What every ND student needs to know

Author: Rachel Novick


The quest for sustainable energy and resource use has been called the preeminent challenge of the 21st century. First year students at Notre Dame get a taste of the issues involved and how they can make a difference during the required First Year seminar, Contemporary Topics.

The curriculum materials consist of a 6-page section of the Contemporary Topics textbook written in comic strip format and a 9-minute video featuring a diverse array of Notre Dame luminaries, ranging from Fr. Theodore Hesburgh to Muffet McGraw.

“We didn’t want sustainability to be just another lesson to get through, and that’s why we worked so hard to create engaging materials,” said Rachel Novick, Education and Outreach Program Manager in the Office of Sustainability. “I collaborated with a large group of students in order to make sure that we were being relevant to student life at Notre Dame.”

Student response to the curriculum has been very positive. Asked what was their favorite part of the video, most First Years respond, “the part with the football players”. They are referring to a scene in which two players get motivated at football practice by imagining someone who’s not recycling. As Coach Mike Denbrock explains, “That gets them really mad.”

Both the comic strip and the video feature powerful statistics about the importance of pursuing a more sustainable lifestyle. “The majority of the featured facts were surprising to me,” said John Kriegshauser ’15, “particularly the one regarding the amount of power saved by recycling just one [aluminum] can.” (That’s enough energy to power a TV for three hours.)

“Many of my students have felt inspired to go beyond the basics of recycling a can or unplugging the TV to exploring how they can make an impact globally,” said Marisha Schmidt, who coordinates the Contemporary Topics program. “It’s always the hope of an educator that awareness of an issue will create a doorway of opportunity somewhere in the future. The excitement, questions, and referrals from this material have more than exceeded those expectations.”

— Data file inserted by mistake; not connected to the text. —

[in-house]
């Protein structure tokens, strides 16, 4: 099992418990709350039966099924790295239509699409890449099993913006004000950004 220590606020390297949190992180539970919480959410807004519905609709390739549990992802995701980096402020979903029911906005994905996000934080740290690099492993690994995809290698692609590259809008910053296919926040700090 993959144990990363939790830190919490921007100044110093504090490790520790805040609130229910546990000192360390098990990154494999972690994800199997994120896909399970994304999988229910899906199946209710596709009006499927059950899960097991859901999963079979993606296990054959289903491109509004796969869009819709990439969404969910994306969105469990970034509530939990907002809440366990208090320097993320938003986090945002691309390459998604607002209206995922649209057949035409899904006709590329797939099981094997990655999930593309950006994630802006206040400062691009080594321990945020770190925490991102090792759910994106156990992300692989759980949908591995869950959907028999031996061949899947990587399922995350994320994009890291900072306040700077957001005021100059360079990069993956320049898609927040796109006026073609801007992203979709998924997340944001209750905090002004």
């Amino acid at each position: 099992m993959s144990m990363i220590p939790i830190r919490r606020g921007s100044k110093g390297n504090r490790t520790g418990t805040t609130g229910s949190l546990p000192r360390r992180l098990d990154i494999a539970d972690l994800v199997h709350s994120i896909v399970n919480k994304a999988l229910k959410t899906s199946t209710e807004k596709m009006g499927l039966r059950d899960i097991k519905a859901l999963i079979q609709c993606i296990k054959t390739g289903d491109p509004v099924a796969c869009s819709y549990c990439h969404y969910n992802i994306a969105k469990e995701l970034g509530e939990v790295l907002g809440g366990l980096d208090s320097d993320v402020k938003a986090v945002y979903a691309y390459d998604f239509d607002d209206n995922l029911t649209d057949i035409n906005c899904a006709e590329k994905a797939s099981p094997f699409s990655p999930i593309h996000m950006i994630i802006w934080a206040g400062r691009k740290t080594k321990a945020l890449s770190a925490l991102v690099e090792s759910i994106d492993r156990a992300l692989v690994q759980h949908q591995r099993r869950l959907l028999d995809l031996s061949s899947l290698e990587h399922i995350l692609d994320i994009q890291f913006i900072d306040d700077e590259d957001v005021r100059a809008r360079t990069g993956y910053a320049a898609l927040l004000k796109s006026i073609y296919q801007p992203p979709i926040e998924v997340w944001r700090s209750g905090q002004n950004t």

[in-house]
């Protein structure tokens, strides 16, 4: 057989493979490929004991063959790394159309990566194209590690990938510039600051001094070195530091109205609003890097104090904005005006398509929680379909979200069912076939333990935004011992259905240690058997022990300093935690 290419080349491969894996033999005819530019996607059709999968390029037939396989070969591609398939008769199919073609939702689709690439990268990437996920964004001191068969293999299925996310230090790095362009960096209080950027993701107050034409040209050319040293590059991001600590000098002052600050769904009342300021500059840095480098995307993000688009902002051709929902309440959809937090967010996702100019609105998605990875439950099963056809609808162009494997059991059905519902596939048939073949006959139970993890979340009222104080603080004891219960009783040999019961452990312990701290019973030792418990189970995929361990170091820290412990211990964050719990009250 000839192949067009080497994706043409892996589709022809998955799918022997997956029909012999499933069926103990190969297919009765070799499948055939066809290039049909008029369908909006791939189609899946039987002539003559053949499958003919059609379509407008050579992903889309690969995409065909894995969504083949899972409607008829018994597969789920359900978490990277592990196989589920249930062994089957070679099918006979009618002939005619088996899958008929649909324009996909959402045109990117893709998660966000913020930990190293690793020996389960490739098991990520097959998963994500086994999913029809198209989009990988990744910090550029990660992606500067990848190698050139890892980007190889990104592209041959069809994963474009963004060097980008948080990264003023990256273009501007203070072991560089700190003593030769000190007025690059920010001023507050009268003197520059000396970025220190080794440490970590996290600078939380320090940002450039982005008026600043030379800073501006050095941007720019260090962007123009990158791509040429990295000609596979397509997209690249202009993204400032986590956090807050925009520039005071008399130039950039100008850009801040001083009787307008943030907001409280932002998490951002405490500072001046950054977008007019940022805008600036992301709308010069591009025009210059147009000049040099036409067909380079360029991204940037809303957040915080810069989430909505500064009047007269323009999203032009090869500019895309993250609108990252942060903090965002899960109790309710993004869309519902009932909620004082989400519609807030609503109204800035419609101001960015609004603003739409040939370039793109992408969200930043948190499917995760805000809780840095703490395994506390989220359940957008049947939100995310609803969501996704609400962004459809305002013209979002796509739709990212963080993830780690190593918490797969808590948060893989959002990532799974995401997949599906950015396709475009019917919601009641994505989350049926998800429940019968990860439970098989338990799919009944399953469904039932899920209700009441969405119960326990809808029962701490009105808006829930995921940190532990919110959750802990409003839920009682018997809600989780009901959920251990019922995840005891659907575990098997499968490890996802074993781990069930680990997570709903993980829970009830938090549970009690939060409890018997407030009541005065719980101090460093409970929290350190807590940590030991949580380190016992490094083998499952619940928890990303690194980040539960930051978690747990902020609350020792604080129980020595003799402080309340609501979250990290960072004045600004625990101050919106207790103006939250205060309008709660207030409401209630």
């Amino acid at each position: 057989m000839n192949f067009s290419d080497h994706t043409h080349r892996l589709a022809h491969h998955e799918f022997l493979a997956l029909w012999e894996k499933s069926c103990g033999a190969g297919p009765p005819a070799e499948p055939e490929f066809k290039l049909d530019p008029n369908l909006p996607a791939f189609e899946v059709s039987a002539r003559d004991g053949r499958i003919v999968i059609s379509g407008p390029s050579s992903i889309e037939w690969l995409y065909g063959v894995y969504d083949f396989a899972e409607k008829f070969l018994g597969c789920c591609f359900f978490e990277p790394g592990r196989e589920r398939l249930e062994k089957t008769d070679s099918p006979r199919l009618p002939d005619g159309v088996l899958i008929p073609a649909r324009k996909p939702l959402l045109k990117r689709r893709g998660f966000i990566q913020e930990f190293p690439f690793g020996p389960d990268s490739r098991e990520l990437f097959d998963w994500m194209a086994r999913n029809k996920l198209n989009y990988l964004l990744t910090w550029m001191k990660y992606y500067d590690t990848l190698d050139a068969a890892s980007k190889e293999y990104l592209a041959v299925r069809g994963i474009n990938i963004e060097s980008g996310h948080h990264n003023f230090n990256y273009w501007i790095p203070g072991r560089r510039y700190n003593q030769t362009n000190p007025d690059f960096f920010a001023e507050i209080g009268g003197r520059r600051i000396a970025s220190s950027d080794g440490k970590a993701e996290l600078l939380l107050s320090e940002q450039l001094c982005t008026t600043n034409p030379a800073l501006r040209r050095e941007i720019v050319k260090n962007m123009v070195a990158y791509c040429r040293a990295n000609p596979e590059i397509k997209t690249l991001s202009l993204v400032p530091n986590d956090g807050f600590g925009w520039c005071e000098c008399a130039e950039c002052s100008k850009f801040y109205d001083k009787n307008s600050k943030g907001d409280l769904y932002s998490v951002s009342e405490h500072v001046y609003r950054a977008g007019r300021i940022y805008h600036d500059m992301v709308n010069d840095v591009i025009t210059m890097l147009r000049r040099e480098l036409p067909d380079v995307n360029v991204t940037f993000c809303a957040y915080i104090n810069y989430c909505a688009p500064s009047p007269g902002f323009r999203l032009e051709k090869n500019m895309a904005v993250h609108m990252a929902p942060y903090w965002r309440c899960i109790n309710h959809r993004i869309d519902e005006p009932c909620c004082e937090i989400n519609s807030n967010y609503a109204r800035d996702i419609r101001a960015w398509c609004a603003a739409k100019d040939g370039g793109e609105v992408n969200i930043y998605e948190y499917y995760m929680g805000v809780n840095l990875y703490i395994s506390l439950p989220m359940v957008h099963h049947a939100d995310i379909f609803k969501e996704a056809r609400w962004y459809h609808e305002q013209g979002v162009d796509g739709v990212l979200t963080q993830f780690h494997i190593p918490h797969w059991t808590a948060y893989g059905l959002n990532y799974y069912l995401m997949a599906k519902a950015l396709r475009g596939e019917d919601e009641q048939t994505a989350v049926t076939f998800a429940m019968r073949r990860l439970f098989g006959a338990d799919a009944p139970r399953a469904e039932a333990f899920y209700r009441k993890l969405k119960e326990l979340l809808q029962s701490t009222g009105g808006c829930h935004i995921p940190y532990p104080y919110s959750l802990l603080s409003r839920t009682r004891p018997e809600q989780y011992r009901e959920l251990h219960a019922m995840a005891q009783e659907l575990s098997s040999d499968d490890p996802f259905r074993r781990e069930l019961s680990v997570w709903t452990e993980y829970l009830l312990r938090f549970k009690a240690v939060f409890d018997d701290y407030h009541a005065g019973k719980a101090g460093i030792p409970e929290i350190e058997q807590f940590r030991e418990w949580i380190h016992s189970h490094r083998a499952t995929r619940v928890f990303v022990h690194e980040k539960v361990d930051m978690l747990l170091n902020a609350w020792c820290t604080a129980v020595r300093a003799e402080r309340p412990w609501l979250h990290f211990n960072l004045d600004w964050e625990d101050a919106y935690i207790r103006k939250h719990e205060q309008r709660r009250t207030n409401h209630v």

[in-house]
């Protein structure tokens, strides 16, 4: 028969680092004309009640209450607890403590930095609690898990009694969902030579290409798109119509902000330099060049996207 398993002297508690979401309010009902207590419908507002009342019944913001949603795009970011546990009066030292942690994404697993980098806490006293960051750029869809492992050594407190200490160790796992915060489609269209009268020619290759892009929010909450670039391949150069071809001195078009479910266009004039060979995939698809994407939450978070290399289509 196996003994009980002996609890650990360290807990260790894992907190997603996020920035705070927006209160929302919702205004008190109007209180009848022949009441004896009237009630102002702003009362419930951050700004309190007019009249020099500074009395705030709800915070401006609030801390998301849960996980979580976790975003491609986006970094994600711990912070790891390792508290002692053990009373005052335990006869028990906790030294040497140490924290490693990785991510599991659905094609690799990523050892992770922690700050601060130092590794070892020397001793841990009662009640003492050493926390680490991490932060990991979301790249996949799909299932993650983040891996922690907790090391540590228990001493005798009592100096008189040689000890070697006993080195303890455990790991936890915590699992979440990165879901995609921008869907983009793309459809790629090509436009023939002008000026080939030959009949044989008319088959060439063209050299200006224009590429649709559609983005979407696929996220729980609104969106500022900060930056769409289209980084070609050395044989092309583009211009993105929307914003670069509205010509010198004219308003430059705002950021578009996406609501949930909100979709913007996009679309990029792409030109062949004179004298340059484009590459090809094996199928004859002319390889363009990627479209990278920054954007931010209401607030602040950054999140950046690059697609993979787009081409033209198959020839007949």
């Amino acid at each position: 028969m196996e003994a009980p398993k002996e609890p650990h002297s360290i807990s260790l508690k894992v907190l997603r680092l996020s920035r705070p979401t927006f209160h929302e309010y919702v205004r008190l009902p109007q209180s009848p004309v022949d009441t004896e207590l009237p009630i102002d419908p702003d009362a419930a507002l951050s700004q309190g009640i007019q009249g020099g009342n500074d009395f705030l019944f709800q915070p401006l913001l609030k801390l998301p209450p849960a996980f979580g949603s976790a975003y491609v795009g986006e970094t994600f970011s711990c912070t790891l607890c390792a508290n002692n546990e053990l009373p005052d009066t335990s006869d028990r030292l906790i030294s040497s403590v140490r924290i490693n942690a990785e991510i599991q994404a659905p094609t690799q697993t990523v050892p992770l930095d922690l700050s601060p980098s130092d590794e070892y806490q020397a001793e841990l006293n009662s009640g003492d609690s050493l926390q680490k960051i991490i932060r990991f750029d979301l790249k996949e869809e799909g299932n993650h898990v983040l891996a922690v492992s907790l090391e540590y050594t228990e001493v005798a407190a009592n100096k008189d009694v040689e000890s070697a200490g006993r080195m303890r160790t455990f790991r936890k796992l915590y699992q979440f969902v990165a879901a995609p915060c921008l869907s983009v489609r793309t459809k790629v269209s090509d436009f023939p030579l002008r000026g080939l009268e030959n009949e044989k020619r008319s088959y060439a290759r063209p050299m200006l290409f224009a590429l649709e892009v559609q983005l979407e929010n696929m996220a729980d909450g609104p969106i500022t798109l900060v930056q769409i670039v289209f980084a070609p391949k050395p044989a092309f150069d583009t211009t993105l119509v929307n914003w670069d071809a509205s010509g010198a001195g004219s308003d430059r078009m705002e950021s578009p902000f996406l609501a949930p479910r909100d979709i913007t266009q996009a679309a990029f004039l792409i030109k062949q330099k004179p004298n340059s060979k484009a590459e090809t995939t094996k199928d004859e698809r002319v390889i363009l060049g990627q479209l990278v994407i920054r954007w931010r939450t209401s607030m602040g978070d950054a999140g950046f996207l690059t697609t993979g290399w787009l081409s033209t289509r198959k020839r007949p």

In addition to promoting practical behaviors that conserve energy and resources, the video also communicates the social justice implications of sustainability and the profound connections between care for the environment and Notre Dame’s Catholic mission.

“I can look out my window and see beauty, and I hope that the next fellow that comes along can see the same kind of beauty, even something more beautiful,” comments Fr. Hesburgh, renowned President Emeritus of Notre Dame. “And we have to educate our students, I think, in the fact that they are responsible for maintaining the beautiful world that God gave us and to do all the things that they can in their lives to sustain the beauty of this world.”

“The part about [an average American] using as much energy in 3 months as a Ugandan does in his whole lifetime was staggering,” said Duncan Campbell ’15. “It makes me think about how well-off I am, as well as how wasteful I am.”

Fr. John Jenkins, Notre Dame’s President, sums it up beautifully: “The responsibility to sustainability arises from a call to promote justice, because the poor suffer most from environmental degradation,” says Fr. Jenkins. “It comes from a call to foster peace, as conflicts over scare natural resources are becoming ever more common. And it comes from a call to act on behalf of those not yet born, for their quality of life tomorrow depends on the choices we make today.”

The success of the sustainability curriculum in Contemporary Topics will be measured, in part, by behavior change in the Notre Dame student population, which has become increasingly eco-friendly over the last several years. “I’ve been more conscious of some decisions regarding electronics and the dining hall experience,” said Krieghauser. “I will definitely recycle all that I can,” added Campbell.

“Students are now exposed to these issues during their freshman year at Notre Dame, and once their interest is peaked, they have plenty of opportunities to pursue the topic further,” concluded Novick. “They can now minor in Sustainability or Energy Studies, take a class, or engage in research with a faculty member. There are so many ways to learn more.”